Privatised water companies are public authorities for the purposes of the Environmental Information Regulations 2004

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The Upper Tribunal (“UT”) has given its long awaited ruling in the matter of Fish Legal v Information Commissioner and has concluded that the privatised water companies involved are “public authorities” for the purposes of the Environmental Information Regulations (EIRs). 

The Upper Tribunal (“UT”) has given its long awaited ruling in the matter of Fish Legal v Information Commissioner and has concluded that the privatised water companies involved are “public authorities” for the purposes of the Environmental Information Regulations (EIRs).

The EIRs require “public authorities” to make environmental information available to the public both proactively and on request (unless an exception applies) regardless of the purpose of the request.  The implications of the ruling are therefore significant both for privatised water companies and other privatised utility providers.

Background

This decision is the conclusion of a lengthy legal battle by Fish Legal in its bid to overrule the view of the Information Commissioner (“ICO”) that privatised water companies should not be considered public authorities under the EIRs. 

The Regulations define public authorities as including

  • a body or person that carries out ” functions of public administration” 
  • a body or person that - has public responsibilities relating to the environment or, exercises functions of a public nature relating to the environment or, provides public services relating to the environment AND is under the control of an authority that is caught by FOIA or a body or person carrying out functions of public administration

The First Tier Tribunal agreed with the ICO’s view that water authorities were not public authorities for EIR purposes. The case was then appealed to the Upper Tribunal and a reference followed to the Court of Justice of the European Union (“CJEU”).  The CJEU gave its judgment in December 2013 in which it set out two tests to be applied when considering whether the water companies are public authorities for the purposes of the EIRs.  The CJEU referred the final decision back to the UK-based Upper Tribunal which delivered its judgment in February 2015.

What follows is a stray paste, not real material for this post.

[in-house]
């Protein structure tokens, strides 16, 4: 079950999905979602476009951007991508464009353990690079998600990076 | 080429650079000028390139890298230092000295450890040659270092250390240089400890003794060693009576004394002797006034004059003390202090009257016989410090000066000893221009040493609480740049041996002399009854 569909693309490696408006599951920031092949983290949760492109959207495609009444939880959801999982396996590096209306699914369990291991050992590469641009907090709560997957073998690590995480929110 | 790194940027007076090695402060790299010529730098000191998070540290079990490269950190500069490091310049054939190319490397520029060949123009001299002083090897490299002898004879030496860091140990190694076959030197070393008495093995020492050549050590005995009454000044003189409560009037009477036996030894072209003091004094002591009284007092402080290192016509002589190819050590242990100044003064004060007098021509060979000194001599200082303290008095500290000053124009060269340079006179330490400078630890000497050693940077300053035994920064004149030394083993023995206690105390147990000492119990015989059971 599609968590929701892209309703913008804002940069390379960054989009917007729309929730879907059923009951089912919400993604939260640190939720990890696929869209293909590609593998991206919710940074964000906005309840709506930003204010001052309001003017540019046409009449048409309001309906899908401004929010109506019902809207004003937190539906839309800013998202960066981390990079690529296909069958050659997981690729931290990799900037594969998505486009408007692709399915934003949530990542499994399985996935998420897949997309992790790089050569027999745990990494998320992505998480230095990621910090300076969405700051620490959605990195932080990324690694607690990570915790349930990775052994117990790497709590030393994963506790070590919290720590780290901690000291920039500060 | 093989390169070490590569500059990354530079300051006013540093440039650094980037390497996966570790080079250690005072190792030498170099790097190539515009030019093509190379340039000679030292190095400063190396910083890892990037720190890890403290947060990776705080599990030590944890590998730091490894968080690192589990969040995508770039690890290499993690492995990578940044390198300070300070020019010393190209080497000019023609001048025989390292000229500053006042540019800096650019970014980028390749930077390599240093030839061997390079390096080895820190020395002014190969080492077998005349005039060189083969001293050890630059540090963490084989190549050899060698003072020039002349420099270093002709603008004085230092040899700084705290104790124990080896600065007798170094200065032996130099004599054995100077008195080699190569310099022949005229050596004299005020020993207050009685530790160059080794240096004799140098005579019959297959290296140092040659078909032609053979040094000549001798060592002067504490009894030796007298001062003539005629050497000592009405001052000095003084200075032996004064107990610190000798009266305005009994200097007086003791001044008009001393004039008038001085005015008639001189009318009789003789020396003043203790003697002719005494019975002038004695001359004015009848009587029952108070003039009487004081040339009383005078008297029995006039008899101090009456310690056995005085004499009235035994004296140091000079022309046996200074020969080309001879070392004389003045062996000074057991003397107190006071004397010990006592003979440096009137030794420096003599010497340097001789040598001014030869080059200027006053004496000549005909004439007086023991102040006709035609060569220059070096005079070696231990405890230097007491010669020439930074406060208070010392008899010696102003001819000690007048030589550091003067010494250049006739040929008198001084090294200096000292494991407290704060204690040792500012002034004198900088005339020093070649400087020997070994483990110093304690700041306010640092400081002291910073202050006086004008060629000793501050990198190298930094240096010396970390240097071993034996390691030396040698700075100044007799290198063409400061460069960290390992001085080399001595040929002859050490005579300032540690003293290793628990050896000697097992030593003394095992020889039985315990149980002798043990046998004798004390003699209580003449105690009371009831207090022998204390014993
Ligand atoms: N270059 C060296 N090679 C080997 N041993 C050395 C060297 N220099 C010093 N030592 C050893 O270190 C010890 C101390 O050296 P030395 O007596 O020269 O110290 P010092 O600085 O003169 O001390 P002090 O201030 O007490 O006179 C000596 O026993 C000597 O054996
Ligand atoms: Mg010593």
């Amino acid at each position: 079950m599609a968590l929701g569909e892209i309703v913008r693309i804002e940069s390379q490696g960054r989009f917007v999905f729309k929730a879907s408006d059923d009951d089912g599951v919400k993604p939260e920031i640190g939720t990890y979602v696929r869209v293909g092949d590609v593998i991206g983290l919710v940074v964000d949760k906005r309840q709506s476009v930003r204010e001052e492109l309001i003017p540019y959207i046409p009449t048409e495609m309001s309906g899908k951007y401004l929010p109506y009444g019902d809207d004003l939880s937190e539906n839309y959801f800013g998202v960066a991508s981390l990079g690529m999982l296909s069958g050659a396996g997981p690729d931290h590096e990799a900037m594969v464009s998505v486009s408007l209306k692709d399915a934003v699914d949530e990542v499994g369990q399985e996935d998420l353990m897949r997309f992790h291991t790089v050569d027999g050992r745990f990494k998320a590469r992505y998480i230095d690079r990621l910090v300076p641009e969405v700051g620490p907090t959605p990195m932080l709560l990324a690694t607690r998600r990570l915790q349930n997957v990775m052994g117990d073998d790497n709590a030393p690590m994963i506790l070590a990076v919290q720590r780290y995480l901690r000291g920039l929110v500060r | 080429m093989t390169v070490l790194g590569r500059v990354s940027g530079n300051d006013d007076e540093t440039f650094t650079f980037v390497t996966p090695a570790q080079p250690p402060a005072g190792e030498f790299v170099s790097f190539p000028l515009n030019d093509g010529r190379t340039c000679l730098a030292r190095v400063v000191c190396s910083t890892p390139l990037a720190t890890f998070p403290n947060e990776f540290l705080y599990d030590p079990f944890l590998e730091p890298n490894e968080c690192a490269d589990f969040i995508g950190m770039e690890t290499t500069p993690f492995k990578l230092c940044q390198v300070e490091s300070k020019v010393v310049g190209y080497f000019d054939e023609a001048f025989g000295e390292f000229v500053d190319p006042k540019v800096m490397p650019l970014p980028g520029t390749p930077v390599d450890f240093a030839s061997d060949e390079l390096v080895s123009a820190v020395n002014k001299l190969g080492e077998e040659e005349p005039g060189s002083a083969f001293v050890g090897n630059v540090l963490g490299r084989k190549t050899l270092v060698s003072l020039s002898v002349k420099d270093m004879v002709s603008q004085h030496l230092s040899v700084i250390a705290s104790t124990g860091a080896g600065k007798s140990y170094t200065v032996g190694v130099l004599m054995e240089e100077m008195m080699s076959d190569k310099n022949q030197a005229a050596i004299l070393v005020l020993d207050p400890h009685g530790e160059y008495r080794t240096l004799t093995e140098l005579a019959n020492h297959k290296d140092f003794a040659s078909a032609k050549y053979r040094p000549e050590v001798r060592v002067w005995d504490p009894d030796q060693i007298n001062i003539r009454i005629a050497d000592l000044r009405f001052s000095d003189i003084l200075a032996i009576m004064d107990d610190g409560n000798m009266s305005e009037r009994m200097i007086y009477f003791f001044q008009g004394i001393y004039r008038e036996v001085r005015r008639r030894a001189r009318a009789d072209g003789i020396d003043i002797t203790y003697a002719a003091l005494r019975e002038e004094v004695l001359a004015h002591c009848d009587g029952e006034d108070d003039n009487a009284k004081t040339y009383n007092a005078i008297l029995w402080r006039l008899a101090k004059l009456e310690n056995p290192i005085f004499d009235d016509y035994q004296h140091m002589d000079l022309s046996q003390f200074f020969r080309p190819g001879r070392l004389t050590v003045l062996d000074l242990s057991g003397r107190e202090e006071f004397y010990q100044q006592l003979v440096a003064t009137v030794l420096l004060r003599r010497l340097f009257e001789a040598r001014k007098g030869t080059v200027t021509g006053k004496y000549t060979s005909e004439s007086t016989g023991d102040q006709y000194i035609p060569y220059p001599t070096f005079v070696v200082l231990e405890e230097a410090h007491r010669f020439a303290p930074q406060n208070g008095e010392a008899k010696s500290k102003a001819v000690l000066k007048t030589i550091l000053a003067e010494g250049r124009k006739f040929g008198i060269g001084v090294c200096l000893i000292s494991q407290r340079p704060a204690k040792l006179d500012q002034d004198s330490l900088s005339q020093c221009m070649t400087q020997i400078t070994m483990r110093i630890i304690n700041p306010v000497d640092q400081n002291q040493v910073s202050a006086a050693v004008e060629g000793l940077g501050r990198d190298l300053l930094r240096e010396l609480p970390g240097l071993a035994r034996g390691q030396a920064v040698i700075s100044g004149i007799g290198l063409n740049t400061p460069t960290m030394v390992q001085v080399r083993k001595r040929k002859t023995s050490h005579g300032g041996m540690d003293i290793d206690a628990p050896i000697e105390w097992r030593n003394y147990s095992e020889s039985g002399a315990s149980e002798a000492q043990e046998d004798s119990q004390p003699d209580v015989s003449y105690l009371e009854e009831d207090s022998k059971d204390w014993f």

The tests

The CJEU set out two tests:

  1. the “special powers test” which allows a determination as to whether a person or body has functions of public administration ; and
  2. the “control test” which allows a determination of whether a person or body is under the control of another relevant body.

The UT concluded that the water companies are public authorities by virtue of their “special powers” and are subject to the access provisions contained in the EIRs on that basis.

Special powers test

The UT had to decide whether each of the water companies was a body or person carrying out functions of public administration. In doing so it took into account the finding of the CJEU that when considering whether a person was performing public administrative functions

“it should be examined whether those entities are vested under the national law which is applicable to them, with special powers beyond those which result from the normal rules applicable in relations between persons governed by private law”

In applying this finding, the UT rejected an invitation to classify certain powers as State powers or other powers and adopted instead a practical approach.  In essence, the question was: does an entity have powers that give it an ability that confers on it a practical advantage relative to the rules of private law?   

The UT concluded that the water companies had the following powers under the Water Industry Act 1991 which amounted to “special powers”: